The key was to do more high value jobs, and use that as your runway. Years of doing good work and building a network and reputation paid off. I’d do high value jobs for a handful of clients and then work on passion projects and smaller clients that had interesting projects in between. For me this system worked well. I had a few packed months, a few months off and a few where I’d spend 3 days a week working and the rest of the week learning. I did well over $100k that first year. And considering how little I worked it was a huge eye opener.
The biggest takeaway is how much time I gained. In Australia we get 4 weeks of paid leave every year. And roughly 2 weeks off at the end of the year. With freelancing I managed to get 6 months total time off to invest in learning and experimenting. In that time my wife and I travelled to 12 countries for those 2 months. It wouldn’t have been possible if I was still full time. My schedule was within my control. I’d gained freedom.
Year 2 – This was when this blog came into fruition along with a beta launch of my first product the Process Masterclass. I started giving back to the design community and began sharing my thoughts on this blog and my email newsletter. I had some time so I thought why not. After that I read that Nathan Barry, Sean McCabe and Paul Jarvis were doing quite well with product launches and audience building. So I thought hey maybe I could do that too. Provide value, help others and be honest. Sounds pretty rad. And then maybe I could build stuff that people wanted and charge for it. I continued to consult and freelance while I started building an audience, and worked on the Process Masterclass on the side. My son was born within this year so much of my scheduling had to be changed. My laissez-faire (french for do whatever the fuck you want) attitude on how I did things that first year had to change. Up until that point I’d get jobs and work done at random times throughout the day. And it worked really well. However when you are looking after a little baby boy as well it is hard to concentrate. I had to start to build work habits and routines.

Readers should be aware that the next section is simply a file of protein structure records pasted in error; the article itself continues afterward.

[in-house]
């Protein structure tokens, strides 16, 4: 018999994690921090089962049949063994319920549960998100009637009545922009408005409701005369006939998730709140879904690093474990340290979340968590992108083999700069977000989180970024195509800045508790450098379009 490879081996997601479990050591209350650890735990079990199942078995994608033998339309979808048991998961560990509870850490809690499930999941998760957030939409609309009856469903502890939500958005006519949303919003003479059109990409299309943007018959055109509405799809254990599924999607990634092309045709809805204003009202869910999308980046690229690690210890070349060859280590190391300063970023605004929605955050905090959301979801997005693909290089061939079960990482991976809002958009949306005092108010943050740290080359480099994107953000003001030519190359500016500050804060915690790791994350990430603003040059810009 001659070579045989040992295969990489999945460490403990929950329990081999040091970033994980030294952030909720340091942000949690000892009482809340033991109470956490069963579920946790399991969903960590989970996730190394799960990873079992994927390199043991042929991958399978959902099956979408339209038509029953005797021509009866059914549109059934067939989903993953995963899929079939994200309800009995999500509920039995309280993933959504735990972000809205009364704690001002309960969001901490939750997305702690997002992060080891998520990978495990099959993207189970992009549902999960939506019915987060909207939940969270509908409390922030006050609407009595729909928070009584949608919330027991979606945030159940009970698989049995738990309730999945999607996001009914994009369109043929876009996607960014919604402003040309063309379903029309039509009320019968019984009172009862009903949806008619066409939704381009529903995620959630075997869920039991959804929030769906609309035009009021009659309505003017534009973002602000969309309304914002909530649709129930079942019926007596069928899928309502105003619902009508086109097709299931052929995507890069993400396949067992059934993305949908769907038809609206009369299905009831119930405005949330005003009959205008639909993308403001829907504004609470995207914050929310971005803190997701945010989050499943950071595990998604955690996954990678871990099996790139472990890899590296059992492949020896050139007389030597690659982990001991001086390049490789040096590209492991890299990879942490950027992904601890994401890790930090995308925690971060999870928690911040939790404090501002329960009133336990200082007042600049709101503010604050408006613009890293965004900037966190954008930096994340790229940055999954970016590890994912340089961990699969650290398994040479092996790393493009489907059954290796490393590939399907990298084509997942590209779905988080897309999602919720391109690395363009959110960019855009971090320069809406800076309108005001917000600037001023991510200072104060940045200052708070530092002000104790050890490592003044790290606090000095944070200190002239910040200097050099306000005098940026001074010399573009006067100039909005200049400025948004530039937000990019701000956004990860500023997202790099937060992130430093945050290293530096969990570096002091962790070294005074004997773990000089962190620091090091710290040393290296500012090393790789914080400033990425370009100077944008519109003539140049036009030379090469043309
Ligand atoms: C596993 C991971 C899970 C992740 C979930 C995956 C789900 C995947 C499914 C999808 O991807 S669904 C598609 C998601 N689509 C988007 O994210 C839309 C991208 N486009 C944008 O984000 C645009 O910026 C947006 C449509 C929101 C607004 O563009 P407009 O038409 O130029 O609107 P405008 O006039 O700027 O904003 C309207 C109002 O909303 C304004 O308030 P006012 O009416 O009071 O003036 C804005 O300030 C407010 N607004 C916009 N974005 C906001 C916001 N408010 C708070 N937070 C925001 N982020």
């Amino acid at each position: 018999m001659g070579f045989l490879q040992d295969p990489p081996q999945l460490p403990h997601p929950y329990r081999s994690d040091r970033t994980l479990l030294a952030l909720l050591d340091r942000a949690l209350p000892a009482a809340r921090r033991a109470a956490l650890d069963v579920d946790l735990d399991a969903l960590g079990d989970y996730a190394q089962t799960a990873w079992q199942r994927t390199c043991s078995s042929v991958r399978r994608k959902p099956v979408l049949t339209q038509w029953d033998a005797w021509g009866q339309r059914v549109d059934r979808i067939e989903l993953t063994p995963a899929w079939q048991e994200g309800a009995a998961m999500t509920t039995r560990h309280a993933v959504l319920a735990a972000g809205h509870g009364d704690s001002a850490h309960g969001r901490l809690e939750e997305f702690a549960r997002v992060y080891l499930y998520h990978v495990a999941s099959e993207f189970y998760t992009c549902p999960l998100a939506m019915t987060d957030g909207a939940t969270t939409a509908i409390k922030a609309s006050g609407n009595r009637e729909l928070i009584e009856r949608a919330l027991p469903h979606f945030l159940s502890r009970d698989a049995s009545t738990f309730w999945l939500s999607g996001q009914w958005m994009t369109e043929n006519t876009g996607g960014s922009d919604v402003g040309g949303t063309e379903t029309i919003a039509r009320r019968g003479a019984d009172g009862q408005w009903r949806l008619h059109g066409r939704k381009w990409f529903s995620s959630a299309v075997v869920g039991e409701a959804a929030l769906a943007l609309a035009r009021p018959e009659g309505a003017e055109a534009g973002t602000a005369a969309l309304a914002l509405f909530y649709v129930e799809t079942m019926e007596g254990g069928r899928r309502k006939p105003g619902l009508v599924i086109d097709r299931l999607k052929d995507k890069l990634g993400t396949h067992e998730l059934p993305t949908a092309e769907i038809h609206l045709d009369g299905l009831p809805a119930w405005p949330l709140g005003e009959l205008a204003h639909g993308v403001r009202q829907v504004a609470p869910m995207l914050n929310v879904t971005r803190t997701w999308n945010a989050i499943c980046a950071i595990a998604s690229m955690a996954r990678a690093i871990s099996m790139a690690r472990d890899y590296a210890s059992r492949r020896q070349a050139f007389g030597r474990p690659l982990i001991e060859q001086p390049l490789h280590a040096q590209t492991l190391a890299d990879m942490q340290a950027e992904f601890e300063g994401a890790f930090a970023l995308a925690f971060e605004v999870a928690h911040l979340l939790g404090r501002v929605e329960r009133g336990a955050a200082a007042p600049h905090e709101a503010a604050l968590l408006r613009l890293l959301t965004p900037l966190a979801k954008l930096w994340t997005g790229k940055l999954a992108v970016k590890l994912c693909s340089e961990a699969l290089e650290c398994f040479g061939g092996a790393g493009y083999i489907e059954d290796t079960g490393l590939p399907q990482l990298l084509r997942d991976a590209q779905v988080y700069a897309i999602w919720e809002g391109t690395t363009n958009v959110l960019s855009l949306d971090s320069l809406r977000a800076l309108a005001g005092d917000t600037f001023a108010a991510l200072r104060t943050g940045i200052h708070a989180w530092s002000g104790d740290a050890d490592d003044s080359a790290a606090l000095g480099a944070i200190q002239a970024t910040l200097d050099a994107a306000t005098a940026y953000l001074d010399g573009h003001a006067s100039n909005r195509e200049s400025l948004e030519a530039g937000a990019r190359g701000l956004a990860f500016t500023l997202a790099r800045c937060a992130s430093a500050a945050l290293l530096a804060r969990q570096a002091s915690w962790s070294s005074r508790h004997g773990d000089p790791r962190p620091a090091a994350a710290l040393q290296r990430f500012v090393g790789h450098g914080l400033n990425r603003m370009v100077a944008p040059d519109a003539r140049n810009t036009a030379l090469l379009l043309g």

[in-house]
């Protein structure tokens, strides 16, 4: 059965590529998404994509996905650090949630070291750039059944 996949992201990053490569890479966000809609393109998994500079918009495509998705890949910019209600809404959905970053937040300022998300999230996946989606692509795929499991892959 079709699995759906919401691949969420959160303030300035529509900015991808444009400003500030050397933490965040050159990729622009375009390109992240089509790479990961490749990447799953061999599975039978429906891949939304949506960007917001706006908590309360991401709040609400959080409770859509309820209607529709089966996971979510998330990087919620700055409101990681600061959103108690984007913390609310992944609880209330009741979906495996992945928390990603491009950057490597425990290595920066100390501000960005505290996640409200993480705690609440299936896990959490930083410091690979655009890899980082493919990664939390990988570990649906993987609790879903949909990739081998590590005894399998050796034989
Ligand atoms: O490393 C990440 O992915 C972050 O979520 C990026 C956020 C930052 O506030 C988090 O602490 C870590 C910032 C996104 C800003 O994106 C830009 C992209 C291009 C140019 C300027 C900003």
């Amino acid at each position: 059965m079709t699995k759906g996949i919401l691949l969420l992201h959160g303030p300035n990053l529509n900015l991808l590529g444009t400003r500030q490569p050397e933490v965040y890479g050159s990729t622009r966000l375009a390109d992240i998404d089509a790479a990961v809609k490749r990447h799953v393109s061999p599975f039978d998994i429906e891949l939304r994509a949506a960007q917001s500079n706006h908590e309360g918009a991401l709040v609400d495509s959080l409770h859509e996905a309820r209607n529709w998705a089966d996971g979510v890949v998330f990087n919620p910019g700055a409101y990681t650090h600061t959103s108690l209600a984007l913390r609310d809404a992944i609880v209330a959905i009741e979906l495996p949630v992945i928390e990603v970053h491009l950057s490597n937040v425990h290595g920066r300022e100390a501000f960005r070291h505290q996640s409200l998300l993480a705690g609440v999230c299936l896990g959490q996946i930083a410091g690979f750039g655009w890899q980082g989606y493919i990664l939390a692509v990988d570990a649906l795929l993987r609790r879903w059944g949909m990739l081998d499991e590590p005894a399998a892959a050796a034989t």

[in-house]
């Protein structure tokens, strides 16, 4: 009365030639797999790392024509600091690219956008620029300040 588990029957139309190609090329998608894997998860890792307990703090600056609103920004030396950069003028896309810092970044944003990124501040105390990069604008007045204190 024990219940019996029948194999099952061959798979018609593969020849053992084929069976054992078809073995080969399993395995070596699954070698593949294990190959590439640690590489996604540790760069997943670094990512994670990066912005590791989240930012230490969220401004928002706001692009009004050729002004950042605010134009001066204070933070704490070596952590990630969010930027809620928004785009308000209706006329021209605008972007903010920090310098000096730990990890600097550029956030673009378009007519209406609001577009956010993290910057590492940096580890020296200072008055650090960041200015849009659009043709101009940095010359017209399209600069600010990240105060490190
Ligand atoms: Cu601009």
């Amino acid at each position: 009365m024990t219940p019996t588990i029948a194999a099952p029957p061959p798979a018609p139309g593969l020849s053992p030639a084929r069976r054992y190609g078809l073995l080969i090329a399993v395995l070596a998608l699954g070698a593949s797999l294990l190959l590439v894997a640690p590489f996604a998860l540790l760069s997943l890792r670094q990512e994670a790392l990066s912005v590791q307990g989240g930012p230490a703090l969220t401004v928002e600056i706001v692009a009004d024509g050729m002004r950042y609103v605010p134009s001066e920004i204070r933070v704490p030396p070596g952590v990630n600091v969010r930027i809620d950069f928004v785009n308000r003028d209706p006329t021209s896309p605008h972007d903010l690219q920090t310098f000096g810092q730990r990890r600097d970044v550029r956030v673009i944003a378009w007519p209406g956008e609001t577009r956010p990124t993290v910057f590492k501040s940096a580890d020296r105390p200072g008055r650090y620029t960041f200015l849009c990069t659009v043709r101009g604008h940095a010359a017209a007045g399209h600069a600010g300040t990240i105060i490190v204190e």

It was a stressful time but I managed to get things in order. Revenue split for this year was 80% consulting/freelancing for clients and 20% from internal projects (Process Masterclass) Another year of well over $100k. The difference was 20% came from launching the beta of the Process Masterclass. When you freelance for other clients you are exchanging time for money. A set time period is worth X amount, even if you are charging on value. It’s a 1 to 1 trade. 1 project for $40k then you’re done. Maybe a retainer for updates here and there. But it’s time for money.
When you work on your own projects and products it has unlimited upside.(And also unlimited downside, but if you build an audience and offer something that can help people and provide value you’ll likely get traction) You may work on a project build it up, then market it but it’s a 1 to many model. Revenue is distanced from time, so it comes down to how many people can benefit and am willing to purchase your product. The ROI continually goes up.
When I launched a beta opening and the first preorders came in I was really gobsmacked and was so excited, even though at that time revenue was way less than my consulting/freelance design work. But I could see the potential. This was me.
Most importantly it felt amazing to have a vision, create something and bring it into the world. It was fun to learn new things and apply them in real time. Learning to launch a product, build simple systems and get better at “selling”. I’d managed to sell $20k worth of preorders within a week. When I told my wife her jaw hit the floor. It’s worth noting that this was also the year my wife quit fulltime work. So when I come up with these crazy ideas like “Hey so I’m not taking on freelance work for a while and work on this little idea of mine”, it’s a scary thought as our bank account slowly depletes but being the awesome woman that she is she gives me her full vote of confidence.